Mauritius based Advanced Finance and Investment Group (AFIG Funds), manager of AFIG Fund II (“Fund II” or the “Fund”) have finalized agreements to invest in First Atlantic Bank in Ghana a release received here late Tuesday announced.

The interest by AFIG which manages AFIG Fund II (“Fund II) also known as the Fund comes at a critical time when the Bank of Ghana has announced a 233.3 percent increase in the Minimum capital requirements of commercial banks in the country to 400 million Ghana cedis or 91.02 million U.S Dollars from the previous 120 million cedis or 27.3 million dollars.

“We are glad to have attracted the backing of AFIG Funds at this critical phase in our growth. This investment will go a long way in strengthening our capital base and will better position us to continue delivering excellent service to our customers. We also expect to benefit from AFIG Funds’ experience of investing in and building banks across Africa,” Karen Akiwumi-Tanoh, Chairman of the board of the Bank commented.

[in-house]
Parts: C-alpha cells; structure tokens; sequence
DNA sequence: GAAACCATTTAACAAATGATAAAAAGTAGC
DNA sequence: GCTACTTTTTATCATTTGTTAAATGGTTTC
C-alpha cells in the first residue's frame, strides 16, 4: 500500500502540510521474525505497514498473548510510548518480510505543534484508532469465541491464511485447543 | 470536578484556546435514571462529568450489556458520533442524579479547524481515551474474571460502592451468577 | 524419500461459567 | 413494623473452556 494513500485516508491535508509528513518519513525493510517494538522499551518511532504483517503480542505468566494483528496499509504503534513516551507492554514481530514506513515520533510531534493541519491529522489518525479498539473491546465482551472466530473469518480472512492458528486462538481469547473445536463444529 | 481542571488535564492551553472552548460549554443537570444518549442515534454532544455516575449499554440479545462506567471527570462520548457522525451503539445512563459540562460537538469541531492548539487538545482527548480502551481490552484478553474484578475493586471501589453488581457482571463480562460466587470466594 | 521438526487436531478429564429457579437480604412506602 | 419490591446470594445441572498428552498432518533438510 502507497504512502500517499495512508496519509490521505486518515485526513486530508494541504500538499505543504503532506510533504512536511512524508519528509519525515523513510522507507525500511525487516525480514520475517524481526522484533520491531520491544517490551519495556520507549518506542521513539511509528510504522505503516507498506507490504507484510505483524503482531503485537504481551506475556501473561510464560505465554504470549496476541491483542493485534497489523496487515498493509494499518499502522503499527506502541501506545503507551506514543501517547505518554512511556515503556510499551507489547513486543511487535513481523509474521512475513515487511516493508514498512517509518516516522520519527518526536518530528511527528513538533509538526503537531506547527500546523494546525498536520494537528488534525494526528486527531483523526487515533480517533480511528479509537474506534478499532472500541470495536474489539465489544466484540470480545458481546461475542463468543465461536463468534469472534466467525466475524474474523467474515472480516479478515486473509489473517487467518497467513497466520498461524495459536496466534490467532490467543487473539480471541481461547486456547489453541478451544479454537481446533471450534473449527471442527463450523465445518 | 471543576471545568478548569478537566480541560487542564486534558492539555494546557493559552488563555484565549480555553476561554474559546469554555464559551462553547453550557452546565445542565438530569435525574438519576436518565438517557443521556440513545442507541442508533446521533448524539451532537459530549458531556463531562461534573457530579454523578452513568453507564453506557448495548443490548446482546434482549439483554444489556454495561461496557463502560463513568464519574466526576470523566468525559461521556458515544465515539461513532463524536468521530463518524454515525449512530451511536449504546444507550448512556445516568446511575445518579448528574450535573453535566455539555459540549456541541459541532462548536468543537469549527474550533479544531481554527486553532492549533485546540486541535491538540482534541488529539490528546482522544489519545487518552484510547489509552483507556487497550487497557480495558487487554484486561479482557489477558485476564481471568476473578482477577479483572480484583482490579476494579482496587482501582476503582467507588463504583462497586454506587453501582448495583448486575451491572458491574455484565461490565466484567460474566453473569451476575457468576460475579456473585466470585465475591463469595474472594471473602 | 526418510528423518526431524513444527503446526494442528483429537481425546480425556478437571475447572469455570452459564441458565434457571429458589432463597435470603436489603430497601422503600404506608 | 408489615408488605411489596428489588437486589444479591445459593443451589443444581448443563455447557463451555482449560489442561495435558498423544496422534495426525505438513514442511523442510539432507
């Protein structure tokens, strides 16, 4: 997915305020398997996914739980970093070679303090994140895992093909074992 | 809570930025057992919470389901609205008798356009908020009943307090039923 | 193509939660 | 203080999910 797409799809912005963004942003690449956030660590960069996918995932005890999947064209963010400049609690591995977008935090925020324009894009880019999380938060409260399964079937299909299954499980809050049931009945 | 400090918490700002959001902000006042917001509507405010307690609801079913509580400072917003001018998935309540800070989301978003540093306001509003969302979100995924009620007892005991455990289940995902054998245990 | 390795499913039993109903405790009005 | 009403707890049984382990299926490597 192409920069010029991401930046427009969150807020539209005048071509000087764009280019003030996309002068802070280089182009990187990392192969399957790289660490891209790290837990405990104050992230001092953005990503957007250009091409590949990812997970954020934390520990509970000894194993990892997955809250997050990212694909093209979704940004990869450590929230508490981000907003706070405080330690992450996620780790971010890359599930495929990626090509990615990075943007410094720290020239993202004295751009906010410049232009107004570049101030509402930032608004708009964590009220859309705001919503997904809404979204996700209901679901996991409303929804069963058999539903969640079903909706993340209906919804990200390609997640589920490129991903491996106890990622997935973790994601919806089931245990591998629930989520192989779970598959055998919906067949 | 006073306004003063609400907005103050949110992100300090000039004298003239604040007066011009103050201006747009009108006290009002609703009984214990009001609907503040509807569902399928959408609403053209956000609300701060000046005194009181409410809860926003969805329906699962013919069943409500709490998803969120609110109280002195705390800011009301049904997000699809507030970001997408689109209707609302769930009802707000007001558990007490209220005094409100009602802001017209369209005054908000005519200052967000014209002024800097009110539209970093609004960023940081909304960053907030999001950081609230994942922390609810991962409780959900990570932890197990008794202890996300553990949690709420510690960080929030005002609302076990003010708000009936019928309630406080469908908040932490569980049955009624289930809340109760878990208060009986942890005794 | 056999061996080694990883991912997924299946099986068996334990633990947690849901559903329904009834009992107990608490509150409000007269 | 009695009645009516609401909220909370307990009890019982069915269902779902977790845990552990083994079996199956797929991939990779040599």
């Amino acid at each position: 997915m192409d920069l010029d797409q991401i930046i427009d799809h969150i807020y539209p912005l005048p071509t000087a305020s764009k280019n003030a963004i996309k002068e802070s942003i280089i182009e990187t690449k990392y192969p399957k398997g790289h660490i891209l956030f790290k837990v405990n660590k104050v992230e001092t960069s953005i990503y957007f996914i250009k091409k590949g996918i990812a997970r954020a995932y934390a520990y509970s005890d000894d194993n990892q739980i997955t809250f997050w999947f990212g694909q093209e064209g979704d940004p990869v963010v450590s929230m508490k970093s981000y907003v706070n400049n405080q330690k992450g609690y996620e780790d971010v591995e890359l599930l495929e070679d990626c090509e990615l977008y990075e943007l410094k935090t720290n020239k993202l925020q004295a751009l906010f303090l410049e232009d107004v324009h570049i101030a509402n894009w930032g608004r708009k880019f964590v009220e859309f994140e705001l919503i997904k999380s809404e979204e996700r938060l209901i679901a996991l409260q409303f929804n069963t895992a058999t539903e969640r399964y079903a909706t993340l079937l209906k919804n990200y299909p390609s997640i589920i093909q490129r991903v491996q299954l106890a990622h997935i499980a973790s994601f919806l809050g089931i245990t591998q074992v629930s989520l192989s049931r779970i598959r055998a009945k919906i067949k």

According to her, First Atlantic Bank had been engaged with AFIG Funds for several years and are delighted to have gained their confidence in the bank’s business model and prospects.

First Atlantic Bank, was originally set up 20 years ago as a merchant bank but has since 2011 become a full-service commercial bank proving a broad spectrum of banking services to clients and emerging as one of Ghana’s leading banks lately.

“We are pleased to build a partnership with a bank of this caliber, which has a diversified reach across key segments of the economy. This investment cements the longstanding relationship between both institutions,” Papa Madiaw Ndiaye, CEO of AFIG Funds said.

AFIG Funds registered in Mauritius and with an office in Dakar Senegal is a leading private equity fund management company with two funds under management, the Atlantic Coast Regional Fund, and AFIG Fund II.

Monday, Governor of the central bank, Ernest Addison expressed expectation that many of the operating 35 banks in Ghana would either seek larger investors from outside the country; merge or get swallowed by some of the bigger banks in the country, in the face of the new capital requirements.

He said the banks need larger portfolios in order to compete favorably in the growing competitive market space. Enditem

Source: Justice Lee Adobo


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